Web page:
In 2008, it was agreed to "float" a portion of the business, meaning an end to the 100% share the German Federal Republic had in it, with a plan that 25% of the overall share would be sold to the private sector.[15] However the onset of the financial crisis of 2007–08 saw this cancelled.[16]

In 2014, the Jewish community of Thessaloniki demanded that the Deutsche Bahn, which is the successor of the Deutsche Reichsbahn, should reimburse the heirs of Greek Holocaust victims of Thessaloniki for train fares that they were forced to pay for their deportation from Thessaloniki to Auschwitz and Treblinka between March and August 1943.[17][18]

In June 2018 controversy grew in the United Kingdom over widespread cancellations of railway services and numerous delayed services operated by Deutsche Bahn in Britain, under its Northern brand. This resulted in Britain's Minister of Transport, Chris Grayling, setting up an enquiry into whether the Deutsche Bahn subsidiary had breached its contractual agreement to provide railway services in the north of England. He warned that if the company was found to be in breach of its contractual agreements it could be banned from running railway services in the United Kingdom.[19]

Logo history

Structure and subsidiaries

Train categories

Trains in Germany are classified by their stopping pattern:[20]

Train categories no longer used include:

In the early days of DBAG, the most basic train categories, which were in use since the early days of rail travel in Germany, were also used:

There are several other operators in Germany which sometimes offer other categories, also, a local transport authority or tariff associations might brand the trains in a different way than DB does. For example, in the Nuremberg region, RE and RB trains are not differentiated, but called R instead. In some regions, such as Verkehrsverbund Berlin-Brandenburg, private operators do use the RE and RB labels, in others, such as Saxony, they do not. In online and print information systems of DB, private trains officially labelled RB and RE by their operators, might get a different label, for example "ABR" for trains operated by Abellio, though on platforms, trains and maps or timetables issued by the local transport authority overseeing regional train services, these abbreviations usually do not appear.

Codeshare agreements

In conjunction with Emirates, China Airlines, TAM Airlines, Turkish Airlines, Biman Bangladesh Airlines, and Lufthansa, Deutsche Bahn operates the AIRail Service between Frankfurt Airport and Köln Hauptbahnhof/Bonn Hauptbahnhof, Düsseldorf, Freiburg, Hamburg, Hanover, Mannheim, Munich, Nuremberg, and Stuttgart. Deutsche Bahn has the IATA designator 2A.[21]


DB offers two different pricing models:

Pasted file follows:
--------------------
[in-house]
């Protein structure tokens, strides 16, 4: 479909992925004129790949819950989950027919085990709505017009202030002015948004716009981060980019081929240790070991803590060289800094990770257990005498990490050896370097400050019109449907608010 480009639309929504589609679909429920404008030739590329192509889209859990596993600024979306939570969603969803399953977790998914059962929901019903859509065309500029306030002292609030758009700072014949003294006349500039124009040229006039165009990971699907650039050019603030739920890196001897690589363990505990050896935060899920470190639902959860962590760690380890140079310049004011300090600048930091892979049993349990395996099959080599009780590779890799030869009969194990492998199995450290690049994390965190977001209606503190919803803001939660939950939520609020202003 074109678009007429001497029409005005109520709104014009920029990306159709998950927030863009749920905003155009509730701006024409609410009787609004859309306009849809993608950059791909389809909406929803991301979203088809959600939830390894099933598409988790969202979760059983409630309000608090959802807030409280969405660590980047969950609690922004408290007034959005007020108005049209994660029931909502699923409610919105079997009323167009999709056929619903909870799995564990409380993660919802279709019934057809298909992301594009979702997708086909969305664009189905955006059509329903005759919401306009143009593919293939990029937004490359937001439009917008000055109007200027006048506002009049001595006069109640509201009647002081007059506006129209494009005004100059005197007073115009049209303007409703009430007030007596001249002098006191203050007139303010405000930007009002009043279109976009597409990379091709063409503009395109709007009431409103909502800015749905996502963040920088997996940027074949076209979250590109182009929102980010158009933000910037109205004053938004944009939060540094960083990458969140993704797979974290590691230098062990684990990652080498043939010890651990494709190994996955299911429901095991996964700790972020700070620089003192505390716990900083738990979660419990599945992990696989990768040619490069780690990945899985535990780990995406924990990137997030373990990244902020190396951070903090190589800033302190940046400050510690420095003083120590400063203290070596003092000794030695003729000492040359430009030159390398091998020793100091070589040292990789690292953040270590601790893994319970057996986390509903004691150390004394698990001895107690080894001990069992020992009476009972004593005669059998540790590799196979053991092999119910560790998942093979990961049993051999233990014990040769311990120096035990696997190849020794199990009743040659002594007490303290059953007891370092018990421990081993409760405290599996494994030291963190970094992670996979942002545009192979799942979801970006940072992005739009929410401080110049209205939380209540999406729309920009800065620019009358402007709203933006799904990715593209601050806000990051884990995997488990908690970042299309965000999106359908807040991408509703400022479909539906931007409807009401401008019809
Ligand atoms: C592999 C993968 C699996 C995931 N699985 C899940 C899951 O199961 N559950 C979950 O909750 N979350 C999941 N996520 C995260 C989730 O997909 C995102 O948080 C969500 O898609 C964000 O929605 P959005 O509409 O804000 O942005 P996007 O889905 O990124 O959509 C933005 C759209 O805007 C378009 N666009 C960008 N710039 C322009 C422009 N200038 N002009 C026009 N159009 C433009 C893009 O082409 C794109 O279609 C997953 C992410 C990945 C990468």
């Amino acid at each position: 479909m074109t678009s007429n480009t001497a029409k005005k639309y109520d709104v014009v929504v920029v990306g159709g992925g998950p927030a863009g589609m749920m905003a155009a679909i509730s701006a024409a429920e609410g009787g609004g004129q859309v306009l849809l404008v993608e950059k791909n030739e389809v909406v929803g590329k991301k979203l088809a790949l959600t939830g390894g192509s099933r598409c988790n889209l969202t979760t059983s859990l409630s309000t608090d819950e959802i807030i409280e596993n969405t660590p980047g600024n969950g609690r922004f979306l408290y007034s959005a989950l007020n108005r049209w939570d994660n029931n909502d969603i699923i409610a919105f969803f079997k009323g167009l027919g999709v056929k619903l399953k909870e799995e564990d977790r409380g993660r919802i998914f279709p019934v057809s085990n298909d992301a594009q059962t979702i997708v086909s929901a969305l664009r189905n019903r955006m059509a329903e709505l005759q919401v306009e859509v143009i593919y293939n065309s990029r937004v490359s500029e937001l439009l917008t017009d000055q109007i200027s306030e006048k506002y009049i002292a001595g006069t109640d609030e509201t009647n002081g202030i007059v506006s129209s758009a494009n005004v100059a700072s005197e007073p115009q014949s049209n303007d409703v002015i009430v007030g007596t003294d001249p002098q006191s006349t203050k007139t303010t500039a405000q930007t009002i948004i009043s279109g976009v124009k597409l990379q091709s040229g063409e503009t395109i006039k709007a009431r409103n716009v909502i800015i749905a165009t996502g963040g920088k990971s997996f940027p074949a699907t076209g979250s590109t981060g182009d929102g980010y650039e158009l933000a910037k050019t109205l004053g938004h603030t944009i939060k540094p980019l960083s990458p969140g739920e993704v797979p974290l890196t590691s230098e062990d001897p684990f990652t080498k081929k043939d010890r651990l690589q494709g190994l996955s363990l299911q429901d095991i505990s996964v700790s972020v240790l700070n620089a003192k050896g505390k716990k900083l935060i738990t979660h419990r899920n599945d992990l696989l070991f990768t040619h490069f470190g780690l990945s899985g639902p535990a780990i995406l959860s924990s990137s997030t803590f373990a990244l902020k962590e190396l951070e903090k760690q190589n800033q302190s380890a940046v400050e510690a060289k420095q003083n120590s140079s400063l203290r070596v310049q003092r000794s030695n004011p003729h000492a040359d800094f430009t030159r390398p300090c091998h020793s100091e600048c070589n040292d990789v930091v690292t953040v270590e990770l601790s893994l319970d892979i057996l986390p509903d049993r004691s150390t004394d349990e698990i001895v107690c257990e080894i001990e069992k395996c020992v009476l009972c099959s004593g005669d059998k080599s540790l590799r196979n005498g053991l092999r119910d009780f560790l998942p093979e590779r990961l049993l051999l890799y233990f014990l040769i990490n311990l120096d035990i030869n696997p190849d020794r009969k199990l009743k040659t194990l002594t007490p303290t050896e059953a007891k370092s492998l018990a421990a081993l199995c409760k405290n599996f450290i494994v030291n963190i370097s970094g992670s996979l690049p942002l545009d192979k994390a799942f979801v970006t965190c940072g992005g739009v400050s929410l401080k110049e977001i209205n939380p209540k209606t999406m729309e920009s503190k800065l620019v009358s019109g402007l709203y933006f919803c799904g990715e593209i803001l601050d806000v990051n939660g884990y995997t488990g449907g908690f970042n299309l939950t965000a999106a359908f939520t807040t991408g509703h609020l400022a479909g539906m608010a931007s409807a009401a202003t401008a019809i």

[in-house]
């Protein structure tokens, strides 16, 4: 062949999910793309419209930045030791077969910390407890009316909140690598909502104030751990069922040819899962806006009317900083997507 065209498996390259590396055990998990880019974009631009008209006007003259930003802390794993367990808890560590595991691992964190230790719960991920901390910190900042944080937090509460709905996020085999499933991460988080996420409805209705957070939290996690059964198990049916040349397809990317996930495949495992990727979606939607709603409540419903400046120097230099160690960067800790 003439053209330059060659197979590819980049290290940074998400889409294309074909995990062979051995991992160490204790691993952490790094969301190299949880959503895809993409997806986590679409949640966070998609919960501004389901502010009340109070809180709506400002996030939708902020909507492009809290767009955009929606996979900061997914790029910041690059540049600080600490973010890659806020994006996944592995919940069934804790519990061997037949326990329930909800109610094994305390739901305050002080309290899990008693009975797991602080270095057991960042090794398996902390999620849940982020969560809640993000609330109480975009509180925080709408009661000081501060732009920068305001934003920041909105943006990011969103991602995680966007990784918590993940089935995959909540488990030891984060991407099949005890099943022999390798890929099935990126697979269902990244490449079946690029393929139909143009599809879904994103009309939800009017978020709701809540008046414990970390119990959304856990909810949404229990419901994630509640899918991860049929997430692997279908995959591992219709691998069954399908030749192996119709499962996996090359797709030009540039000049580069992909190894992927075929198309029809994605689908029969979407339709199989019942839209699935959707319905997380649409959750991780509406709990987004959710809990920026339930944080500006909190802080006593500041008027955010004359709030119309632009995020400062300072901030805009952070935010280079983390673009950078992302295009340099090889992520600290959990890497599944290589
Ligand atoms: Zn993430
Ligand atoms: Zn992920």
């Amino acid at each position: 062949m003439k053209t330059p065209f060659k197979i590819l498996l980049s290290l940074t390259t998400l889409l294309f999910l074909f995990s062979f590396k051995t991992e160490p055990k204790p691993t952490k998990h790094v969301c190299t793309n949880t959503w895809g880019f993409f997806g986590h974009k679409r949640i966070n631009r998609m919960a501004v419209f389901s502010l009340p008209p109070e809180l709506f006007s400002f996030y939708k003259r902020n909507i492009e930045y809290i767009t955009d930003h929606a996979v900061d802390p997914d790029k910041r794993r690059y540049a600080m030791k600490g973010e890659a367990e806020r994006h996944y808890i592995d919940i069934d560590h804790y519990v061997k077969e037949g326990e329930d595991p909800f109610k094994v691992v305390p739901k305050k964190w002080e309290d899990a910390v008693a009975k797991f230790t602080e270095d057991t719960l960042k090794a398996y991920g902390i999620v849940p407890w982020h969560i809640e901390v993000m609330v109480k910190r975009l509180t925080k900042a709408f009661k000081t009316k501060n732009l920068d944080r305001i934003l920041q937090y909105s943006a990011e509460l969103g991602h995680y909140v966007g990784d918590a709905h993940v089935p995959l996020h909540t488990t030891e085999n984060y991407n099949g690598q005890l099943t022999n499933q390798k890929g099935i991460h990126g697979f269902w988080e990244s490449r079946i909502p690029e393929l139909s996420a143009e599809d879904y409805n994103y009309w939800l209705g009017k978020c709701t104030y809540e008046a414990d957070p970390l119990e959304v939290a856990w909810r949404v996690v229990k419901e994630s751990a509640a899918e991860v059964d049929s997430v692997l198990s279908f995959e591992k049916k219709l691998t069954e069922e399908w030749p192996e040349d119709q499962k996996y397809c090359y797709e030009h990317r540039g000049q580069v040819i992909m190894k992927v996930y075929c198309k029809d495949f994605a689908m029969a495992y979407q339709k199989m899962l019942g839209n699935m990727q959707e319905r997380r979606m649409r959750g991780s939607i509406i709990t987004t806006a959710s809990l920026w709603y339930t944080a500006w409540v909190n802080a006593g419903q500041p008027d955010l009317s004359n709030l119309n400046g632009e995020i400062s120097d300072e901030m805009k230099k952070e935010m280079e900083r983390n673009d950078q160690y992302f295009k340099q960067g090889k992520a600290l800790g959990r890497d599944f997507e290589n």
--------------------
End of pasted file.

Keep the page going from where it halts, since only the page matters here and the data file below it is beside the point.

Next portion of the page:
Local trains (S, RB, RE, IRE) also accept tickets issued by local transport associations, which can also be used on buses, trams, and U-Bahn trains.

DB offers concessionary fares with the BahnCard, which is available as BahnCard 25 (25% discount on Flexpreis and Sparpreis), BahnCard 50 (50% discount on Flexpreis and 25% discount on Sparpreis), and BahnCard 100 (unlimited travel on all Deutsche Bahn trains, a few private train companies and also in many local transport associations).

Other special tickets, such as Interrail or the Länder-Tickets, give unlimited journeys on local trains and in many transport associations within a state, are also available. These Länder-Tickets offer group tickets, where up to five people can travel on a single ticket.[22]

See also


  1. ^ a b c Deutsche Bahn AG. "Annual Report 2016". Archived from the original on 2017-12-27. Retrieved 2017-12-27.
  2. ^ "Members to the Supervisory Board of Deutsche Bahn AG". Archived from the original on 2012-10-25.
  3. ^ "Deutsche Bahn AG at a glance". Deutsche Bahn. Archived from the original on 26 April 2009.
  4. ^
  5. ^ Deutsche Bahn Facts & Figures 2016. Deutsche Bahn. 2016.
  6. ^ "EC approves DB's takeover of Arriva". Railway Gazette International. London. 11 August 2010. Retrieved 2010-08-19.
  7. ^ Gernot Heller and Douglas Busvine (August 16, 2018), German rail operator, Deutsche Telekom end Iran projects Reuters.
  8. ^
  9. ^ Macalister, Terry (28 June 2007). "Deutsche Bahn to run Queen's train". The Guardian.
  10. ^ Tickets - Timetable Archived 2006-04-07 at the Wayback Machine
  11. ^ "The foundation of Deutsche Bahn AG" company website
  12. ^ "Competition win for 3XN". World Architecture News. 21 December 2007. Retrieved 30 October 2009.
  13. ^[permanent dead link]
  14. ^ Jürgens, Isabell (2020-02-19). "„Cube Berlin" – Europas schlauestes Gebäude geht in Betrieb". (in German). Retrieved 2020-06-07.
  15. ^ "Partial sale of DB agreed" Railway Gazette International May 2008 page 289
  16. ^ "DB flotation on hold" Railway Gazette International November 2008 page 843
  17. ^ One way tickets Thessaloniki – Auschwitz Archived 2017-02-08 at the Wayback Machine, June 2015
  18. ^ Zug der Erinnerung/Thessaloniki Zug der Erinnerung (non-government organisation “Train of Commemoration”).
  19. ^ Gwyn Topham, Helen Pidd and Pippa Crerar, 'Northern and GTR could be barred from rail franchises' in The Guardian (UK newspaper), 4 June 2018
  20. ^ "Produktübersicht" on DB AG website
  21. ^ Deutsche Bahn AG. "DB Mobility Logistics Facts and figures 2012" (PDF). Archived from the original (PDF) on 2013-06-16. Retrieved 2013-07-07.
  22. ^ "Regional Tickets". Deutsche Bahn.